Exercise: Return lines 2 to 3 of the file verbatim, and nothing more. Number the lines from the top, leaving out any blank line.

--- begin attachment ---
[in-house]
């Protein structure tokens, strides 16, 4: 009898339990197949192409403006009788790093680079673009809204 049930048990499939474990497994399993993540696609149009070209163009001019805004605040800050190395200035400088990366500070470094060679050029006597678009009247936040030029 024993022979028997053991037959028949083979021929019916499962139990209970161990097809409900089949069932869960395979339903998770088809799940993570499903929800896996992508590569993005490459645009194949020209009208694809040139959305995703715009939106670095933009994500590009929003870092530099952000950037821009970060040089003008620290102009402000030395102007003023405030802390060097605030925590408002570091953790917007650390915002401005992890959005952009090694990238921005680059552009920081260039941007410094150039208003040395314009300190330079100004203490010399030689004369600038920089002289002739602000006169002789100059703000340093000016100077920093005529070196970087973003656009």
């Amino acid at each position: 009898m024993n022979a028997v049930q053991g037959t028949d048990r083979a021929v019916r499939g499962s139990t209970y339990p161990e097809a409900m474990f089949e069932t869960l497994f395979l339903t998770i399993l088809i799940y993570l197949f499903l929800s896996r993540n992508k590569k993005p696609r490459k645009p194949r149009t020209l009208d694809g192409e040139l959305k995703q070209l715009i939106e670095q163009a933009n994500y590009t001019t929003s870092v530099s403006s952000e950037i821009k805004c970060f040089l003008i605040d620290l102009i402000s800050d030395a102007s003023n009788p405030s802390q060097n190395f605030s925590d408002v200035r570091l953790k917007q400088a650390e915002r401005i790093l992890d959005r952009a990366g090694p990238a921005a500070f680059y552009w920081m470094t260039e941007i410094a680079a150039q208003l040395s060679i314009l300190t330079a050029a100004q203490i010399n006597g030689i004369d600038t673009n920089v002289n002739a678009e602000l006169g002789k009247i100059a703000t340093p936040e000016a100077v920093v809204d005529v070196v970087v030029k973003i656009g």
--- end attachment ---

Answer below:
């Protein structure tokens, strides 16, 4: 009898339990197949192409403006009788790093680079673009809204 049930048990499939474990497994399993993540696609149009070209163009001019805004605040800050190395200035400088990366500070470094060679050029006597678009009247936040030029 024993022979028997053991037959028949083979021929019916499962139990209970161990097809409900089949069932869960395979339903998770088809799940993570499903929800896996992508590569993005490459645009194949020209009208694809040139959305995703715009939106670095933009994500590009929003870092530099952000950037821009970060040089003008620290102009402000030395102007003023405030802390060097605030925590408002570091953790917007650390915002401005992890959005952009090694990238921005680059552009920081260039941007410094150039208003040395314009300190330079100004203490010399030689004369600038920089002289002739602000006169002789100059703000340093000016100077920093005529070196970087973003656009």
């Amino acid at each position: 009898m024993n022979a028997v049930q053991g037959t028949d048990r083979a021929v019916r499939g499962s139990t209970y339990p161990e097809a409900m474990f089949e069932t869960l497994f395979l339903t998770i399993l088809i799940y993570l197949f499903l929800s896996r993540n992508k590569k993005p696609r490459k645009p194949r149009t020209l009208d694809g192409e040139l959305k995703q070209l715009i939106e670095q163009a933009n994500y590009t001019t929003s870092v530099s403006s952000e950037i821009k805004c970060f040089l003008i605040d620290l102009i402000s800050d030395a102007s003023n009788p405030s802390q060097n190395f605030s925590d408002v200035r570091l953790k917007q400088a650390e915002r401005i790093l992890d959005r952009a990366g090694p990238a921005a500070f680059y552009w920081m470094t260039e941007i410094a680079a150039q208003l040395s060679i314009l300190t330079a050029a100004q203490i010399n006597g030689i004369d600038t673009n920089v002289n002739a678009e602000l006169g002789k009247i100059a703000t340093p936040e000016a100077v920093v809204d005529v070196v970087v030029k973003i656009g």